Thursday, March 30, 2006

Friday Fun . . . . Store Wars

There's been a couple of folks who've been asking me to address more environmental issues from the pulpit. I actually think the Bible does speak to this issue. Way back in the "Heaven" series, I developed this some. When we come across relevant texts, I'll be sure and tackle it. In the meantime enjoy this. . .

Store Wars

My kids just watched Star Wars for the first time on our trip to Shaver Lake a few weeks back, so they just loved this. They laughed and laughed. Your kids will love it, too.

8 comments:

Tim Weaver said...

Someone had WAY too much time on their hands. That was hilarious and very well done.

The Bible definitely addresses our stewardship of the creation (just like our bodies, time, and money). To me the great question/debate is where the line is between being a good steward of what God has given to man to subdue, use, and rule and worshipping the creation and holding man hostage so that the creation rules over us.

Andy Gibson said...

Hmmm.....there wasn't a message in that video!

Lisa and Colin Lewis said...

Store Wars is a great video! Our family had seen it a couple of years ago, but coupled with having recently seen "Super-size Me" there is definitely a message of stewardship to be considered. We saw the documentary on Sunday evening, had a family meeting and have sworn off fast food. Not only that but the next morning at my chiropractor's office I ran across a pamphlet for a local farm who sells and delivers shares of their crop for the 32 week season. If anyone wants to check it out here is the link www.huasnavalleyfarm.com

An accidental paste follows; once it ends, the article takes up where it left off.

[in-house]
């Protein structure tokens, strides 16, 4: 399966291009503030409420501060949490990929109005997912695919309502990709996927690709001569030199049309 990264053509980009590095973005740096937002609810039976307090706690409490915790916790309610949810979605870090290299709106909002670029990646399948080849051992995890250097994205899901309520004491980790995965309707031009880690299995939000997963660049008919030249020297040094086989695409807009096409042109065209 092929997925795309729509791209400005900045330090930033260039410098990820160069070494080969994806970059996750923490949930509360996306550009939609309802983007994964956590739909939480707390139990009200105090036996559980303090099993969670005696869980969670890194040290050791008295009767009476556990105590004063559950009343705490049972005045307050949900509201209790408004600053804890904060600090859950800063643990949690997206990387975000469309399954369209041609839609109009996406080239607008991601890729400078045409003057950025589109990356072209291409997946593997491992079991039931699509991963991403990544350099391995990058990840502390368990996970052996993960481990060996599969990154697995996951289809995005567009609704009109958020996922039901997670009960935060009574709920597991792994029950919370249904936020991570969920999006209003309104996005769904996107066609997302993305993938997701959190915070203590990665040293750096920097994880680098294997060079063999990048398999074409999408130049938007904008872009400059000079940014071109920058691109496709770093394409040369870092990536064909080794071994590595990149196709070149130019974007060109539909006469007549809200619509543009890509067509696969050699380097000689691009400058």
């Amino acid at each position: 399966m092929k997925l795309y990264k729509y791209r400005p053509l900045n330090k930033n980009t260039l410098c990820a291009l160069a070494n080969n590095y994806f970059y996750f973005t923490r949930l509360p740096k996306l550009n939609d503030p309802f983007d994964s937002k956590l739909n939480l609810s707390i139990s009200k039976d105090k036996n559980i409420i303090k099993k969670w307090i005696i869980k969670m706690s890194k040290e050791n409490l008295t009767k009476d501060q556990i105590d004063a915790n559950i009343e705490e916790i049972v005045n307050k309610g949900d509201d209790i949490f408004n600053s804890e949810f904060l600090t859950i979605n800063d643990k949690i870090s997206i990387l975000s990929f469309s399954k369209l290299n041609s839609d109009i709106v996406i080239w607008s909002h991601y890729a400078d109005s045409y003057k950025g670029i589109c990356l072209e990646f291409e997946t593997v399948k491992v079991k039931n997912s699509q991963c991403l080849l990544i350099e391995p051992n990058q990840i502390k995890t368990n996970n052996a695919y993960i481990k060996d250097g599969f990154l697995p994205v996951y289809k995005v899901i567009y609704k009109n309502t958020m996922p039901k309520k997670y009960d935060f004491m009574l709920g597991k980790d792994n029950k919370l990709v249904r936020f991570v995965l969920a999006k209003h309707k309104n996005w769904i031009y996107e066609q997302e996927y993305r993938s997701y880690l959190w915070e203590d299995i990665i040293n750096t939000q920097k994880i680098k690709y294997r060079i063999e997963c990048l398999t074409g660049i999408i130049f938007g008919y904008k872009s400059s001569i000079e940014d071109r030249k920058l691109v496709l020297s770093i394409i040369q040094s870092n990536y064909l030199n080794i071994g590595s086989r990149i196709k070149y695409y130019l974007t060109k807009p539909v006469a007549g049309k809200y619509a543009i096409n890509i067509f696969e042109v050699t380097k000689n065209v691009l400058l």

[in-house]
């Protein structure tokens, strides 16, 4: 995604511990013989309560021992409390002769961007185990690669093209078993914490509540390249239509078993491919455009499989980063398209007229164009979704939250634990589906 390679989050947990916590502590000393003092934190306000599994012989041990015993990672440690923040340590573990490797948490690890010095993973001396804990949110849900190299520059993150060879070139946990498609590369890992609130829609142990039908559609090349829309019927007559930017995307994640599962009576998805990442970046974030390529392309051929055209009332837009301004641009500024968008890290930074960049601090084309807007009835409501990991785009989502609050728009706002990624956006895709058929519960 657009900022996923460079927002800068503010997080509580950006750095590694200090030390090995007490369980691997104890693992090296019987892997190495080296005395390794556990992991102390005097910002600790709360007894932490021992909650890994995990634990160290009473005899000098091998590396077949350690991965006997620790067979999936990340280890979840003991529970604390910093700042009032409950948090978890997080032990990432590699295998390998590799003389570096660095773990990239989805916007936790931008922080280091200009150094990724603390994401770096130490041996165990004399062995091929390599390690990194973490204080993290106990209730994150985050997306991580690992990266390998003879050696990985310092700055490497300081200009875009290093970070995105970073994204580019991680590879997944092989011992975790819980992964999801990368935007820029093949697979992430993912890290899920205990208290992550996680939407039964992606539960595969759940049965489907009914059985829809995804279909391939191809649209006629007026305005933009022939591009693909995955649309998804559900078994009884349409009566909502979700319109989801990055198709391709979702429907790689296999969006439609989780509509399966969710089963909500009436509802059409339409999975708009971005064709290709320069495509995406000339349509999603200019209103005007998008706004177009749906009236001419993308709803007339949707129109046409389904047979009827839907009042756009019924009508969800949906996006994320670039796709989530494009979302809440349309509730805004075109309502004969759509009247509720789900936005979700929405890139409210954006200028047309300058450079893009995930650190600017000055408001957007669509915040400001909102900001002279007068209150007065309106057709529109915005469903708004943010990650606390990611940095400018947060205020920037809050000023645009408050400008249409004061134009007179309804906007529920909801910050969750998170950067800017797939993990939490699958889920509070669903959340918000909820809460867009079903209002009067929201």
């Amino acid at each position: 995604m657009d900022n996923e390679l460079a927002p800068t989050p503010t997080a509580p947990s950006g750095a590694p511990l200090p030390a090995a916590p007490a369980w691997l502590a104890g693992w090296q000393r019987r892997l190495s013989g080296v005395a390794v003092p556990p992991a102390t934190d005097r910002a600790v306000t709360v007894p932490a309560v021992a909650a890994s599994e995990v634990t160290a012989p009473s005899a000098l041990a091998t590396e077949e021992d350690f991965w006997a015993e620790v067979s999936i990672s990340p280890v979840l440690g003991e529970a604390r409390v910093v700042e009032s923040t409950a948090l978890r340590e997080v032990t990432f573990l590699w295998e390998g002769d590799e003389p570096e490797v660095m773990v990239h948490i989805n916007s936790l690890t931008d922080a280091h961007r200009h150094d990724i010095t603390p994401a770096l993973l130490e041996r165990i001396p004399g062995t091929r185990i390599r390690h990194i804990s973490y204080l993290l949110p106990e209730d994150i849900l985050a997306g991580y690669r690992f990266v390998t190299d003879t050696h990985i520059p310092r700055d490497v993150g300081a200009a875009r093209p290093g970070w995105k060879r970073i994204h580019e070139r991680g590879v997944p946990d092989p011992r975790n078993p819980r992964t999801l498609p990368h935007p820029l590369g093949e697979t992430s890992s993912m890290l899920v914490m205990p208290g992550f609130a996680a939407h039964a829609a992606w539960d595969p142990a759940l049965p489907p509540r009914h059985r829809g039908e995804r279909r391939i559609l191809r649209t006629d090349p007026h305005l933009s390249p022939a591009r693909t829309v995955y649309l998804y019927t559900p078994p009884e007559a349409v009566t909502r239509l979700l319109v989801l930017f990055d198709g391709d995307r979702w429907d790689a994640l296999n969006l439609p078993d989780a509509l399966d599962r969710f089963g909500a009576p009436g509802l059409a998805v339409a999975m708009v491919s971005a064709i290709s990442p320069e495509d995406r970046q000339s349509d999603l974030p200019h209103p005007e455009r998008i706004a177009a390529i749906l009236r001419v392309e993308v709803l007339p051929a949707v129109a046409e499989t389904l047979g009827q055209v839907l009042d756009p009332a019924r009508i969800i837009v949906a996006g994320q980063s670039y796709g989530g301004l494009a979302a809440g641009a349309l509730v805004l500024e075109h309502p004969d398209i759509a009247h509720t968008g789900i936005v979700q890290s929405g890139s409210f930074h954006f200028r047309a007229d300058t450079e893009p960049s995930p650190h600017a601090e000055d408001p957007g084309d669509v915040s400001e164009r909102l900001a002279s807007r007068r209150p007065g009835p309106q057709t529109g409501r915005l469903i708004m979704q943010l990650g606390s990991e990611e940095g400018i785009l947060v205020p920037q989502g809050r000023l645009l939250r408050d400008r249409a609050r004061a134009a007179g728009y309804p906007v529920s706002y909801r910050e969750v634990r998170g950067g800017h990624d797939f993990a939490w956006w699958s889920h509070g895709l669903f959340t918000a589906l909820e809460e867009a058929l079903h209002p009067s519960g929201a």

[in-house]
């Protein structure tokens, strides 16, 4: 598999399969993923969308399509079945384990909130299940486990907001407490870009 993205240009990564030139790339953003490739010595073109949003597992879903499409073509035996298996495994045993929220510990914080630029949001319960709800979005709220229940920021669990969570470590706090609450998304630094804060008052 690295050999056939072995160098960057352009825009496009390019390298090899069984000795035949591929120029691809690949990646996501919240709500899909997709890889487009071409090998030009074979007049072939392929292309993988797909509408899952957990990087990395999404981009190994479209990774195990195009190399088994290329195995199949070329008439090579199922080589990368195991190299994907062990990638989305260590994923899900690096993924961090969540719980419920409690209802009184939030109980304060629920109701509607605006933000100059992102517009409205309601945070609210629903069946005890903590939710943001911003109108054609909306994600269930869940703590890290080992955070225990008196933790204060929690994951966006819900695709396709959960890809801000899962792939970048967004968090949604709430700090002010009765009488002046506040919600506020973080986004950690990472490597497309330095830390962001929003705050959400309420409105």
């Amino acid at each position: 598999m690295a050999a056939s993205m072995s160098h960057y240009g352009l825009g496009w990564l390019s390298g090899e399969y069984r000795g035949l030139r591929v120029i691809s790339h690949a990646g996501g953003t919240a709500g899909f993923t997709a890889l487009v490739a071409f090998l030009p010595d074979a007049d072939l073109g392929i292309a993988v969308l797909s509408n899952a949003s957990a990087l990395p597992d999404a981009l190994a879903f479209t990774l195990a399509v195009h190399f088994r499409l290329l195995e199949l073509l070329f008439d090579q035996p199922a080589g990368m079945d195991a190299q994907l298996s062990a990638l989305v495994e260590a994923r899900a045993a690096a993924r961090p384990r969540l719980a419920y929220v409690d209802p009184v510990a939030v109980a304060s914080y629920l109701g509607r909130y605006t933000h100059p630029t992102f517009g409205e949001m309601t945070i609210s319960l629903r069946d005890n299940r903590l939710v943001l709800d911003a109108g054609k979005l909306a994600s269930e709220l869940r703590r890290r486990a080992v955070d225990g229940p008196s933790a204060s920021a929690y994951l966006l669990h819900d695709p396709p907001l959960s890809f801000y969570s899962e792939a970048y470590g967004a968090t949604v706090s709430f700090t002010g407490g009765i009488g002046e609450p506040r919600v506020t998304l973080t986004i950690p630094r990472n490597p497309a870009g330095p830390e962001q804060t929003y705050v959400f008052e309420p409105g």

Andy Gibson said...

Be careful of movies like Super Size Me. It is obvious this guy is intentionally going too far to make his point:

http://www2.jsonline.com/news/editorials/may04/231383.asp?format=print

"Through his antics, Spurlock sends precisely the wrong message. He absolves us of responsibility for our own fitness. We aren't to blame for being fat; big corporations are. And the remedy, he suggests, is to file lawsuits and plead with the Nancy State and the Food Police for protection."

It's called personal responsibility and this country has little of it.

Unfortunately, just like the George Mason Patriots and Hybrid vehicles (which are engineering wise pointless and a fiscal waste of money, and I can give plenty of support), there is a bandwagon behind organic foods and they are tainted by movies like Super Size Me. Personally for me, it turns me off to organic foods. I will admit, if you do eat organic foods, regardless of the band wagon, thank you, because there is an element of you taking care of yourself and being personally (and spiritually) responsible to what God gave you. Just make sure you know exactly what you are doing from an global economic perspective and a logistics perspective, not because of the banner you see in the Organic Food stores:

http://www.slate.com/id/2138176/

And please, please don't do it because of some movie.

Anonymous said...